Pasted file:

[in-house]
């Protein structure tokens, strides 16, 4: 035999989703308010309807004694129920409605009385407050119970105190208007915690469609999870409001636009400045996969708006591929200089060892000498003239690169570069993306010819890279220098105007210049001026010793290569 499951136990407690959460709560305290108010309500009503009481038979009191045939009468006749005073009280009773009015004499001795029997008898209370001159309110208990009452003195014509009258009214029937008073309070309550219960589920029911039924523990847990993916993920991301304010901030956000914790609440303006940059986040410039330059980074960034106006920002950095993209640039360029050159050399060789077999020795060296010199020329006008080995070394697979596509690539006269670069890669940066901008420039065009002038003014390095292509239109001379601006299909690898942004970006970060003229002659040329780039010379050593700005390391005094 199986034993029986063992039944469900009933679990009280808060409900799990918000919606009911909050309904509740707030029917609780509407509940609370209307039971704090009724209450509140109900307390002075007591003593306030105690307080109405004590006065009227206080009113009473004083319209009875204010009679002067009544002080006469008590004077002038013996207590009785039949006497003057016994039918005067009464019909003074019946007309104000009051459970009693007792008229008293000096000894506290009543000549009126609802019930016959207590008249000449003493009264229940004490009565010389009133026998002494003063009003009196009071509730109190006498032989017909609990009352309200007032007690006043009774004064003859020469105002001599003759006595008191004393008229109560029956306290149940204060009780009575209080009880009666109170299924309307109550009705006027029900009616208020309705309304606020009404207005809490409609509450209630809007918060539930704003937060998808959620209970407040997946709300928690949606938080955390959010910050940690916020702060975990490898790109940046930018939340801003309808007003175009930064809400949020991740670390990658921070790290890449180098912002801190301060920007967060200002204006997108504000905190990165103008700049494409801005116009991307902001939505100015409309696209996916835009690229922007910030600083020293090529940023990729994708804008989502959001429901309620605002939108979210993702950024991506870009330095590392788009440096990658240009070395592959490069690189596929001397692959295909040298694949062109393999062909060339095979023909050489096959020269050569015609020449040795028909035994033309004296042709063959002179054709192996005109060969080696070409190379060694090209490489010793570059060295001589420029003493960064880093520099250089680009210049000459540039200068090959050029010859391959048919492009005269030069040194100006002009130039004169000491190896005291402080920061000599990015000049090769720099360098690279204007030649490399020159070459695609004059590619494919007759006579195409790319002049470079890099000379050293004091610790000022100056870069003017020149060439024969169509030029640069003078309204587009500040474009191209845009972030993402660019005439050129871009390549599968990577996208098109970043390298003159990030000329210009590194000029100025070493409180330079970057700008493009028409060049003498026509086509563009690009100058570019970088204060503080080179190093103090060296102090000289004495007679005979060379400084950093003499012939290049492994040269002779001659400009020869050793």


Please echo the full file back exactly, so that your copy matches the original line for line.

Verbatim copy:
[in-house]
């Protein structure tokens, strides 16, 4: 035999989703308010309807004694129920409605009385407050119970105190208007915690469609999870409001636009400045996969708006591929200089060892000498003239690169570069993306010819890279220098105007210049001026010793290569 499951136990407690959460709560305290108010309500009503009481038979009191045939009468006749005073009280009773009015004499001795029997008898209370001159309110208990009452003195014509009258009214029937008073309070309550219960589920029911039924523990847990993916993920991301304010901030956000914790609440303006940059986040410039330059980074960034106006920002950095993209640039360029050159050399060789077999020795060296010199020329006008080995070394697979596509690539006269670069890669940066901008420039065009002038003014390095292509239109001379601006299909690898942004970006970060003229002659040329780039010379050593700005390391005094 199986034993029986063992039944469900009933679990009280808060409900799990918000919606009911909050309904509740707030029917609780509407509940609370209307039971704090009724209450509140109900307390002075007591003593306030105690307080109405004590006065009227206080009113009473004083319209009875204010009679002067009544002080006469008590004077002038013996207590009785039949006497003057016994039918005067009464019909003074019946007309104000009051459970009693007792008229008293000096000894506290009543000549009126609802019930016959207590008249000449003493009264229940004490009565010389009133026998002494003063009003009196009071509730109190006498032989017909609990009352309200007032007690006043009774004064003859020469105002001599003759006595008191004393008229109560029956306290149940204060009780009575209080009880009666109170299924309307109550009705006027029900009616208020309705309304606020009404207005809490409609509450209630809007918060539930704003937060998808959620209970407040997946709300928690949606938080955390959010910050940690916020702060975990490898790109940046930018939340801003309808007003175009930064809400949020991740670390990658921070790290890449180098912002801190301060920007967060200002204006997108504000905190990165103008700049494409801005116009991307902001939505100015409309696209996916835009690229922007910030600083020293090529940023990729994708804008989502959001429901309620605002939108979210993702950024991506870009330095590392788009440096990658240009070395592959490069690189596929001397692959295909040298694949062109393999062909060339095979023909050489096959020269050569015609020449040795028909035994033309004296042709063959002179054709192996005109060969080696070409190379060694090209490489010793570059060295001589420029003493960064880093520099250089680009210049000459540039200068090959050029010859391959048919492009005269030069040194100006002009130039004169000491190896005291402080920061000599990015000049090769720099360098690279204007030649490399020159070459695609004059590619494919007759006579195409790319002049470079890099000379050293004091610790000022100056870069003017020149060439024969169509030029640069003078309204587009500040474009191209845009972030993402660019005439050129871009390549599968990577996208098109970043390298003159990030000329210009590194000029100025070493409180330079970057700008493009028409060049003498026509086509563009690009100058570019970088204060503080080179190093103090060296102090000289004495007679005979060379400084950093003499012939290049492994040269002779001659400009020869050793």